With eight children and 35 (and one more on the way!) grandchildren – plus a sprawling extended family with whom she is very close, Ann Donahue (pronounced Done-a-WHO) may not seem like someone who has much “spare time.”
Indeed, Donahue cites faith and family as being at the center of her life. However, four years ago, she found time to devote to one more important institution – the Pittsburgh Symphony Orchestra.
Donahue will laughingly tell you the danger of saying “yes” to any question from Senior Vice President for Development Jodi Weisfield and President and CEO Melia Tourangeau. One yes often leads to the next…and the next…and the next.
“She [Tourangeau] is very motivating!” says Donahue. “Meeting Melia has really helped me understand the need for an active board and how we can preserve the symphony for future generations.”
Weisfield first approached Donahue and her husband, Christopher, both devout Catholics, about becoming involved with the Music for the Spirit series in 2011.
“It was a great introduction to the symphony and its board,” says Donahue.
Music for the Spirit evolved from the Pittsburgh Symphony’s 2004 performance at the Vatican, the group was the first American orchestra to perform for the pope. Events in the series take place at Heinz Hall and other venues in the community, such as churches, synagogues, mosques and community centers, and feature spiritual works that appeal to music lovers of all faiths.
In 2015, the Pittsburgh Symphony and Music Director Manfred Honeck presented Bach’s St. John Passion at St. Vincent College, a place with which Donahue has deep family connections. During her involvement with Music for the Spirit, she and her family developed a close friendship with Honeck, a man she describes as someone who “walks the walk of his faith.”
Four years ago, Donahue joined the Pittsburgh Symphony Orchestra board officially, a position that she says is continually inspiring for the opportunity it provides her to become closer to the musicians and staff of the organization.
She serves on the executive, board development, and learning, community and inclusion advisory committees of the board.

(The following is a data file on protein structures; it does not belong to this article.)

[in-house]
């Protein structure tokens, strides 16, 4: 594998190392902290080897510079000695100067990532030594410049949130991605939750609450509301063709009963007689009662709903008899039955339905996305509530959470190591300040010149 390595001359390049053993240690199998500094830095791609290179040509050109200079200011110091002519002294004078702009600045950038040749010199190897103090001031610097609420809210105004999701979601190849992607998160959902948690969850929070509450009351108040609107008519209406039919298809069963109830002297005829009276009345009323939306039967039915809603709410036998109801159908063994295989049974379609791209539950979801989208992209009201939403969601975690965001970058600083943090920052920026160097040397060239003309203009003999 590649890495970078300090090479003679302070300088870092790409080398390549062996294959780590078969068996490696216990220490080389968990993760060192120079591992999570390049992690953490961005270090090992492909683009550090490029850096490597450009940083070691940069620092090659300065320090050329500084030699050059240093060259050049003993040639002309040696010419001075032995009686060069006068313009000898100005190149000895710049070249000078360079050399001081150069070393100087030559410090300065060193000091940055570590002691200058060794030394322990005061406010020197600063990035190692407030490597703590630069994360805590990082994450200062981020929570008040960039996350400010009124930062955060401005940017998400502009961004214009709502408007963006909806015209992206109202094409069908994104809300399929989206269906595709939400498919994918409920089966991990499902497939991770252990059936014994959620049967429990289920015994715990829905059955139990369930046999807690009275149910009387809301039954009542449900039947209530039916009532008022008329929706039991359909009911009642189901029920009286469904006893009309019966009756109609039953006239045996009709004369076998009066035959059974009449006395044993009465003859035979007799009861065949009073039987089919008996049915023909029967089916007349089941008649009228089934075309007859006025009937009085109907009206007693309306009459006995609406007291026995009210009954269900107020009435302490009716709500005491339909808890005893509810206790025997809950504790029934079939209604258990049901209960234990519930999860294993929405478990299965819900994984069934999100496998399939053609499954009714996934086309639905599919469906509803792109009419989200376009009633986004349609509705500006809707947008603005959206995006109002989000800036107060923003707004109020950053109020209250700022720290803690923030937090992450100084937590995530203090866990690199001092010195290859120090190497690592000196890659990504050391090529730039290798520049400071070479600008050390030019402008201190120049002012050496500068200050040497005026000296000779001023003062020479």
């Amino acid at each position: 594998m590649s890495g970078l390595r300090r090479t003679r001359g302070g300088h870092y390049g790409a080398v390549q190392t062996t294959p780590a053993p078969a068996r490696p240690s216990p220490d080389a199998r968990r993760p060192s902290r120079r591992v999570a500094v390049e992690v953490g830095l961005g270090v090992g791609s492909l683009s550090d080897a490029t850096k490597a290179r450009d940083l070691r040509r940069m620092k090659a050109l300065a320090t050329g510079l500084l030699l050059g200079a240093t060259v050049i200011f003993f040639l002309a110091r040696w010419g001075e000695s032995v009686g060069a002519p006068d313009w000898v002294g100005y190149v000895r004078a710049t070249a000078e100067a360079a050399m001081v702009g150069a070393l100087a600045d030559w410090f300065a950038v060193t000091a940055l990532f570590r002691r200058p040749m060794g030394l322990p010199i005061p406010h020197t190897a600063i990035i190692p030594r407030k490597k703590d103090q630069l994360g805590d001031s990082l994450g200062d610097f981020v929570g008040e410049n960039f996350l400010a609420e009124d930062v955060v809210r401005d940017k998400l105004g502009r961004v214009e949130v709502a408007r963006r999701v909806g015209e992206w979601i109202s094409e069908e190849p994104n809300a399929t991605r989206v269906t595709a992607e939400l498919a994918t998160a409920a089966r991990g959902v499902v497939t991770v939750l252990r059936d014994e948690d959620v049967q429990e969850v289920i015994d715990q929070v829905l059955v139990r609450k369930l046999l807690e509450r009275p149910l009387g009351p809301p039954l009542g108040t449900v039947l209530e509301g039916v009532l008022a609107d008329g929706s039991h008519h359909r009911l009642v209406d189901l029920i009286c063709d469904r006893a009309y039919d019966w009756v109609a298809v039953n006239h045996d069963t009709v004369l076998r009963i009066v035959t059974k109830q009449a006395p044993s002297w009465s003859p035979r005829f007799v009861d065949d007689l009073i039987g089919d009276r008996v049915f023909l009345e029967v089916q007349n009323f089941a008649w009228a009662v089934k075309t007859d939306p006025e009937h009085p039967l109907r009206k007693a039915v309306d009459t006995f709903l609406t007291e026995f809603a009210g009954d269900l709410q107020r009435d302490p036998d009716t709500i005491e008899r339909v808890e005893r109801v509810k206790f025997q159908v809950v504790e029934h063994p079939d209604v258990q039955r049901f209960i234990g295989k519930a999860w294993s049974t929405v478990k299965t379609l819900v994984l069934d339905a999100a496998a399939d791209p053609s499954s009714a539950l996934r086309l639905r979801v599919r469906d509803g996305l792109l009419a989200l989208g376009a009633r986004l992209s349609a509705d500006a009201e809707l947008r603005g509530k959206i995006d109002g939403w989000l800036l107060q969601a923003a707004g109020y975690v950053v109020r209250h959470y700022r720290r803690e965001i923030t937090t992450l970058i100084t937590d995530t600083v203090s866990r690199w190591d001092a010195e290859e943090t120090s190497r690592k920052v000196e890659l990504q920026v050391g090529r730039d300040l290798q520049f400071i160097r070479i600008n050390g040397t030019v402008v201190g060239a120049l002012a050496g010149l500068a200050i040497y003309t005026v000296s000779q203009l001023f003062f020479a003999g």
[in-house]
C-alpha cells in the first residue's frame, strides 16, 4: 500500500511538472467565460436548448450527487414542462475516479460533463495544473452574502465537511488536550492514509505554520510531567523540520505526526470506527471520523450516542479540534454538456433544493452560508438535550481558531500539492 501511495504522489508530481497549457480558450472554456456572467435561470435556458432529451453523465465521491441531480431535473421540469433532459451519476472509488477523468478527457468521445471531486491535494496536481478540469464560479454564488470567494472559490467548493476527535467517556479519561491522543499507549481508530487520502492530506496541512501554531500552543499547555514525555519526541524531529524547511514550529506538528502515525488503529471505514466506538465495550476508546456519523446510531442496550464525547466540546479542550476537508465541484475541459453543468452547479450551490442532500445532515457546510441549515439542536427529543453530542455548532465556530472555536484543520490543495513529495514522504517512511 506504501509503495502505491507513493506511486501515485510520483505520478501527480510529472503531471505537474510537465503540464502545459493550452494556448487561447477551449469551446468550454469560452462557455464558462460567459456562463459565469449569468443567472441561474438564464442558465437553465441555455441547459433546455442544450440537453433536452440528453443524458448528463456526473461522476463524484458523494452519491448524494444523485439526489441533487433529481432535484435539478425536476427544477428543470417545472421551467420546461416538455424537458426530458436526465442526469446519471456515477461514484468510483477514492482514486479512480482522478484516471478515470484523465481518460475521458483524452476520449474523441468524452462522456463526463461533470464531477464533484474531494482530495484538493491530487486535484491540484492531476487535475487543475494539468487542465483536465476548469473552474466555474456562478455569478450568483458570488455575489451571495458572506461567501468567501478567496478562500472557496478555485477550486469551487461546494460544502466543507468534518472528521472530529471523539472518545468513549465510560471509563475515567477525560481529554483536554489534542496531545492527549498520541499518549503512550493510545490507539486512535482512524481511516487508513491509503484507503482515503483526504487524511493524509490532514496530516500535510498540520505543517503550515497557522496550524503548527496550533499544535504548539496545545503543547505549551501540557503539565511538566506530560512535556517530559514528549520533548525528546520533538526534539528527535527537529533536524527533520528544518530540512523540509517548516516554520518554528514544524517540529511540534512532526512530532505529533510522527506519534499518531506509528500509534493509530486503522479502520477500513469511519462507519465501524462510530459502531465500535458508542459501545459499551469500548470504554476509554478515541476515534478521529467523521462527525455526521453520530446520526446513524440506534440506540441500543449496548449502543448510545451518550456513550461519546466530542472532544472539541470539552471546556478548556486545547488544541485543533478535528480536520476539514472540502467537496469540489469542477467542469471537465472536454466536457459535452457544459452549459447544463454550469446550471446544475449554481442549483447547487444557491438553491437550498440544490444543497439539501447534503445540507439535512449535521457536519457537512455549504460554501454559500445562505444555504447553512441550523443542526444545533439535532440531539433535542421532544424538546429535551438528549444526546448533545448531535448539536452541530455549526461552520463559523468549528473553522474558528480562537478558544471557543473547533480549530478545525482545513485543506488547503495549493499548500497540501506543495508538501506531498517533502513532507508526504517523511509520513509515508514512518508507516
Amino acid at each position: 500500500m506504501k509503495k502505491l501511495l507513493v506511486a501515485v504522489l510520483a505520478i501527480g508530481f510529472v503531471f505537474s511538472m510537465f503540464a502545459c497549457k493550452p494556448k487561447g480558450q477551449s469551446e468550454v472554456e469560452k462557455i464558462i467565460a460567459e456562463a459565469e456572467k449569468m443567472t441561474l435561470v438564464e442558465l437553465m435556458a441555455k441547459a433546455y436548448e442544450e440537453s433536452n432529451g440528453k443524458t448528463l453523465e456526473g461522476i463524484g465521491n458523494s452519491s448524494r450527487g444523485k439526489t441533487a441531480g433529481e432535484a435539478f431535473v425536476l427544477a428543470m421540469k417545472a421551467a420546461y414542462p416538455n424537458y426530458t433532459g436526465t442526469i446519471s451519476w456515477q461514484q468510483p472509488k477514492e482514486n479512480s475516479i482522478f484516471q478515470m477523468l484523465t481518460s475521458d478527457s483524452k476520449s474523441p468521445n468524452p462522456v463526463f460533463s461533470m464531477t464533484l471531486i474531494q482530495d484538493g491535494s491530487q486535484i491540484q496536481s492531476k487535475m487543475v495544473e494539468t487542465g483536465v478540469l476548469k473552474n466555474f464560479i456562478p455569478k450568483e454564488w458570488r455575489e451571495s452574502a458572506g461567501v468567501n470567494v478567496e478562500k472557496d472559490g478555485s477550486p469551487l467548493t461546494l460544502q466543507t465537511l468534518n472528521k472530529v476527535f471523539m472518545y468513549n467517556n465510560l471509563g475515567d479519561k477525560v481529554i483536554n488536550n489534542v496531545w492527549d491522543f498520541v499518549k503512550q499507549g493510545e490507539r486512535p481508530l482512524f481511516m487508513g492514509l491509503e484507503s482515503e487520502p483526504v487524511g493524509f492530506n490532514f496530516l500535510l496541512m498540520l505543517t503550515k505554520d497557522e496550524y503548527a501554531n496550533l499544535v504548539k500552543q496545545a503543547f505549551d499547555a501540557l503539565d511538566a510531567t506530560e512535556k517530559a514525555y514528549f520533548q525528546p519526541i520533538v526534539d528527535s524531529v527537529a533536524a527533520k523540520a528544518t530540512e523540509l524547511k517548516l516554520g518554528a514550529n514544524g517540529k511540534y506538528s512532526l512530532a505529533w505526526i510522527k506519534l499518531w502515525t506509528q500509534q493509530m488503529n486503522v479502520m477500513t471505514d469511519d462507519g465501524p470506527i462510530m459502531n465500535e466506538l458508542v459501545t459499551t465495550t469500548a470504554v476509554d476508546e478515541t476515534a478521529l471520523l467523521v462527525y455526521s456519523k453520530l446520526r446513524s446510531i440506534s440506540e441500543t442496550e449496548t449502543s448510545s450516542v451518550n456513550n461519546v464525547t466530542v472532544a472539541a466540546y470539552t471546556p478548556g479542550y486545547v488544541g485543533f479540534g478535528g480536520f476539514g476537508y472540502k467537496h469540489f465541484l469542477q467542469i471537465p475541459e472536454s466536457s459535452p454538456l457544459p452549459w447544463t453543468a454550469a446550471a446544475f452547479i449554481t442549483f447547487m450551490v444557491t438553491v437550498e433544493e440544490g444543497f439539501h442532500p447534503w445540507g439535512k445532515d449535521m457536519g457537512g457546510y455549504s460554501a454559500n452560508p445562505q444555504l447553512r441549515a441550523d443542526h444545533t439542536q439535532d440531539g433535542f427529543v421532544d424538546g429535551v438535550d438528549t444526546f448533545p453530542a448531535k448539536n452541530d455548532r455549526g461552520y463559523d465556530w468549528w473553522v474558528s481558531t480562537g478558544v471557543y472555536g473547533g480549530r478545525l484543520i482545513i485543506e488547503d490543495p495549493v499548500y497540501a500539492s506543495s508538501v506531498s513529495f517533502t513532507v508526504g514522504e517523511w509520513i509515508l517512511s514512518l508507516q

Donahue’s work on the learning, community and inclusion advisory committee — for which she serves as co-chair with Rachel Wymard, a friend who encouraged her to join the board — allows her to share her new and growing love of the symphony with others in the community.
“We need to make the symphony for everyone,” says Donahue, mentioning how motivating she finds the dialogue with community members about how the symphony’s programs could best meet their community’s needs.
“One of the most important things I want to be able to do as a board member is to help people who don’t have the exposure or opportunity to come to Heinz Hall to be able to access the gifts and talents of our Pittsburgh Symphony,” says Donahue.
In 2015, Donahue and her husband said yes to one more question from Weisfield, serving as chairs of the Cinema Serenade gala. They also served as honorary chairs of the Moonlight Masquerade gala in 2016. Donahue says her involvement in the gala has been wonderful as it allows her to get her adult children active with the symphony as well.
In fact, her children have surprised her two years in a row by successfully bidding on an auction item that brings two Pittsburgh Symphony musicians to her home to play a private concert and share a meal with the family (two of her grandchildren were serenaded before bedtime – pictured left).
“It was fantastic,” she says. “My husband decided it would be a black tie family event and we had a blast!”
While she has no formal education in music and mentions that she was a very “poor” pianist during her childhood, Donahue says she has a “deep appreciation for the Pittsburgh Symphony.” In fact, the only thing she asked for last Christmas were binoculars so she could focus on the joyful expression of principal cellist Anne Martindale Williams during concerts.
She loves the opportunities she has to immerse herself in the world of music, something she refers to as “magical,” and expose her grandchildren to community and educational offerings like the PNC Tiny Tots series and Fiddlesticks Family Concert Series, Presented by PNC, hopefully sparking a new generation of music lovers in her family. “That’s my goal,” she says. “To have my grandchildren enjoy the music as much as I do.”
“To me, it’s not an accident that the musicians have their talent,” says Donahue. “For us, the audience, it is transforming to listen to this music. I feel a connectedness to the Supreme Being. During a Pittsburgh Symphony Orchestra performance, I feel like I could enter into a prayer so easily. It’s awesome.”